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If your Investing in Real Estate when you’re not quite as financially established as you might like to be, you’re probably going to have to use an unorthodox investment strategy, and that’s okay. In this video we’re going to go through the pros and cons, and answer the question of CAN you, or Rather SHOULD you, Live in a House While You’re Trying to Flip it?
I promise it’s not a straightforward answer and there are DEFINITELY some considerations you’re NOT yet thinking about.
Let’s say you’ve found an ideal house to flip – Great Location, No real structural issues, and you know you can make it a success – but you REALLY can’t afford to have all of your cash tied up in a Flip and also be paying rent or a mortgage somewhere else. Especially when you’ll be at the house the vast majority of the time while you’re working on flipping it. Perhaps it’s your very first Real Estate Investment and you want to ease your way into it and not be stressed out by a tight schedule. Perhaps you’ll be doing the renovations after work and on the weekends. Rather than a 90 day timeline to get in and get out, you’re thinking 6-12 months.
It all sounds manageable, but Living in your house flip project will have a significant impact on things you may not have considered, like: how you’re taxed upon the sale of the finished house, how you finance your flip, your timeline to complete the flip, your stress and health, your budget for the project, and your progress toward financial freedom.
TAX IMPLICATIONS: Let’s start with the reason you’re taking on a House Flip project in the first place – to make some MONEY! But how much of that Hard Earned Money is Uncle Sam going to take when you’re done? Well, if you’re willing to live in the house for at least TWO years, then you won’t have to pay any capital gains taxes when you sell. Depending on your profit margin that could mean a LOT more money in your pocket.
The IRS classifies individuals who actively purchase and remodel real estate for profit on a continuing basis, as DEALERS rather than Investors. That means, the homes they flip are treated as inventory, and their profits are taxed as ordinary income, which is subject to the self-employment tax, which means approximately a 25%-52% tax hit to your profits, depending on where your property is located.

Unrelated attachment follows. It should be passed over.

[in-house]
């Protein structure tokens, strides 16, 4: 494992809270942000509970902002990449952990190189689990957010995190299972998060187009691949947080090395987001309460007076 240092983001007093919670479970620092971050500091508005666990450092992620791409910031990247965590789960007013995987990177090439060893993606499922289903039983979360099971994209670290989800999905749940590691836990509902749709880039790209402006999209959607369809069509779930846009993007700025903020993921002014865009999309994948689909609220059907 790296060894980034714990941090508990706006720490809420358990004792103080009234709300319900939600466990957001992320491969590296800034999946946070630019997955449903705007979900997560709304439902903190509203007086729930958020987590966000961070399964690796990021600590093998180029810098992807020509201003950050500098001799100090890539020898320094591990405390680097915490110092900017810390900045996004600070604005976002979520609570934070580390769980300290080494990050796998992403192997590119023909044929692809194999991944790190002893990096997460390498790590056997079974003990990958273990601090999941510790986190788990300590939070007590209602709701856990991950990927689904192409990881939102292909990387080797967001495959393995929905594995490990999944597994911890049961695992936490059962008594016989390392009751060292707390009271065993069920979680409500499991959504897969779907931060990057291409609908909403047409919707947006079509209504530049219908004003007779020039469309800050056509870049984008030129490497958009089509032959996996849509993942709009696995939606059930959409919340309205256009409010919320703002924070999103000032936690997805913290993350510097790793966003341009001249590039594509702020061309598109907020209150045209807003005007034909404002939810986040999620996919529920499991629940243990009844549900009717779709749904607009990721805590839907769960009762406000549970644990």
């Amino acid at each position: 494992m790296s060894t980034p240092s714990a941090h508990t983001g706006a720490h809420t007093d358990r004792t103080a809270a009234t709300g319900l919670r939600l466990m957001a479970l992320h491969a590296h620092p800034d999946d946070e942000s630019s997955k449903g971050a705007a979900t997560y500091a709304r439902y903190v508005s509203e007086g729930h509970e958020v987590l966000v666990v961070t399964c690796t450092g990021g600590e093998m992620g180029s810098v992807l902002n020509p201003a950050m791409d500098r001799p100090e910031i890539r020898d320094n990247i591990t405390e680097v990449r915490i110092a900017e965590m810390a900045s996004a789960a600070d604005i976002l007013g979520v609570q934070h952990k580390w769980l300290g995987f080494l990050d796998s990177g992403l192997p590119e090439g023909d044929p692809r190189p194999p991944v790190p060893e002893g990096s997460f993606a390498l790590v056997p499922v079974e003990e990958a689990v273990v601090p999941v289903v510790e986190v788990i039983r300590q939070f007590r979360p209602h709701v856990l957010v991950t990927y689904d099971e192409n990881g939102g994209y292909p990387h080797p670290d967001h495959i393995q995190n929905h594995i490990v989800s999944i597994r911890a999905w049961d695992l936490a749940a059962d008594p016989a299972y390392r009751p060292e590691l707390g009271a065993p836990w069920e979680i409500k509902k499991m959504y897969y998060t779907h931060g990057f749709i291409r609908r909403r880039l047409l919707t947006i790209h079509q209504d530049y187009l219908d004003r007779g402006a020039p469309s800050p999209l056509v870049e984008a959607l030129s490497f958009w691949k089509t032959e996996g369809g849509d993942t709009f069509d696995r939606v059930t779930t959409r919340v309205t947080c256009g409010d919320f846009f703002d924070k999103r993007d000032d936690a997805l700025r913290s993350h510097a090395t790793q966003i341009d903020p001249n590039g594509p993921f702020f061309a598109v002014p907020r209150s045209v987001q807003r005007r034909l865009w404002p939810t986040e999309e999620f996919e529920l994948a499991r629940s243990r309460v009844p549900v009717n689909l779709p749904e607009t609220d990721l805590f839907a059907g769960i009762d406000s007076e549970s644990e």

BEFORE you can sell the Property and worry about the taxes on your earnings, you need to BUY the property, but how are you FINANCING it? This is a potential CON to living in your flip. Not all mortgages and financing options work with fix-and-flips. If you are using the house as your primary residence for the next couple of years you could technically apply for an FHA loan, but they do come with strict habitability requirements – which means a home that requires major renovations to be deemed habitable may not qualify. Hard money fix-and-flip loans come with high interest and typically need to be repaid within a year or LESS. So on top of paying a high interest rate, you’re also not going to qualify for the capital gains exemption because you won’t own the home for long enough.
Another factor that will determine your ability to live in your house flip is your BUDGET. If your renovation budget is tight, living in your flip allows you to spread those costs out and make them more manageable. You can take on projects as you save up the money for them, without feeling rushed.
The bottom line is that you can ABSOLUTELY take on a flip project, and live in it, while you slowly get it ready for market (and hopefully a LARGE Return on your Investment). There are plenty of financial advantages to doing so, but you need to make sure you plan your budget, your tax strategy, and your mortgage financing BEFORE you jump into it (or rather Move into it). Set a timeline, even an approximate one, and Stick to it. “Discipline never leads to Failure.”
LINK to our “1031 Exchange Explanation” Video: https://youtu.be/2gci_AQKeUE
LINK to “How to Stay Motivated” Video: https://youtu.be/PvQwfA4zrko
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